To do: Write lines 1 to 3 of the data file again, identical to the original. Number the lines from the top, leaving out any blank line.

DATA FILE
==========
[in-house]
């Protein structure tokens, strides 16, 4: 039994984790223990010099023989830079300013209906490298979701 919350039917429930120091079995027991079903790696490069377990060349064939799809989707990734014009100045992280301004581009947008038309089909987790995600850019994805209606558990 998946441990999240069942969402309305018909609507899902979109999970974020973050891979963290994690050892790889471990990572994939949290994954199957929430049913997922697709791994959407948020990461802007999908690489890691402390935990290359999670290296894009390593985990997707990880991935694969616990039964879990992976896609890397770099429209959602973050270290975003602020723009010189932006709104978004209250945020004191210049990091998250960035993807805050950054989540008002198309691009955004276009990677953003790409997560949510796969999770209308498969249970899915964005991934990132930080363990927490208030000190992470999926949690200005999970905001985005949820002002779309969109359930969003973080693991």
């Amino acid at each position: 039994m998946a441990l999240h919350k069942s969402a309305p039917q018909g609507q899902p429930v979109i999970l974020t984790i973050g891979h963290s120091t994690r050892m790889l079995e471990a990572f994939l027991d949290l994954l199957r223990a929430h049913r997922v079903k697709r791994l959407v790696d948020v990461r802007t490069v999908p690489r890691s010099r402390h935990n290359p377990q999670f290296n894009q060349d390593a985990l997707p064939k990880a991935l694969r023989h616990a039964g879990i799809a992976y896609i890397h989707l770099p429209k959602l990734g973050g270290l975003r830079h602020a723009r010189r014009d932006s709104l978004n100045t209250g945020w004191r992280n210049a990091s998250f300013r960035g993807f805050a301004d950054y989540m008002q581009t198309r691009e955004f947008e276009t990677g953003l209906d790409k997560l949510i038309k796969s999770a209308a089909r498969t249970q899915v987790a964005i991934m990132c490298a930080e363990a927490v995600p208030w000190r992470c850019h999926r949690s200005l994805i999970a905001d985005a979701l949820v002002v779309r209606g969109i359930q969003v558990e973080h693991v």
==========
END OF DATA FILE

[in-house]
């Protein structure tokens, strides 16, 4: 039994984790223990010099023989830079300013209906490298979701 919350039917429930120091079995027991079903790696490069377990060349064939799809989707990734014009100045992280301004581009947008038309089909987790995600850019994805209606558990 998946441990999240069942969402309305018909609507899902979109999970974020973050891979963290994690050892790889471990990572994939949290994954199957929430049913997922697709791994959407948020990461802007999908690489890691402390935990290359999670290296894009390593985990997707990880991935694969616990039964879990992976896609890397770099429209959602973050270290975003602020723009010189932006709104978004209250945020004191210049990091998250960035993807805050950054989540008002198309691009955004276009990677953003790409997560949510796969999770209308498969249970899915964005991934990132930080363990927490208030000190992470999926949690200005999970905001985005949820002002779309969109359930969003973080693991």
């Amino acid at each position: 039994m998946a441990l999240h919350k069942s969402a309305p039917q018909g609507q899902p429930v979109i999970l974020t984790i973050g891979h963290s120091t994690r050892m790889l079995e471990a990572f994939l027991d949290l994954l199957r223990a929430h049913r997922v079903k697709r791994l959407v790696d948020v990461r802007t490069v999908p690489r890691s010099r402390h935990n290359p377990q999670f290296n894009q060349d390593a985990l997707p064939k990880a991935l694969r023989h616990a039964g879990i799809a992976y896609i890397h989707l770099p429209k959602l990734g973050g270290l975003r830079h602020a723009r010189r014009d932006s709104l978004n100045t209250g945020w004191r992280n210049a990091s998250f300013r960035g993807f805050a301004d950054y989540m008002q581009t198309r691009e955004f947008e276009t990677g953003l209906d790409k997560l949510i038309k796969s999770a209308a089909r498969t249970q899915v987790a964005i991934m990132c490298a930080e363990a927490v995600p208030w000190r992470c850019h999926r949690s200005l994805i999970a905001d985005a979701l949820v002002v779309r209606g969109i359930q969003v558990e973080h693991v």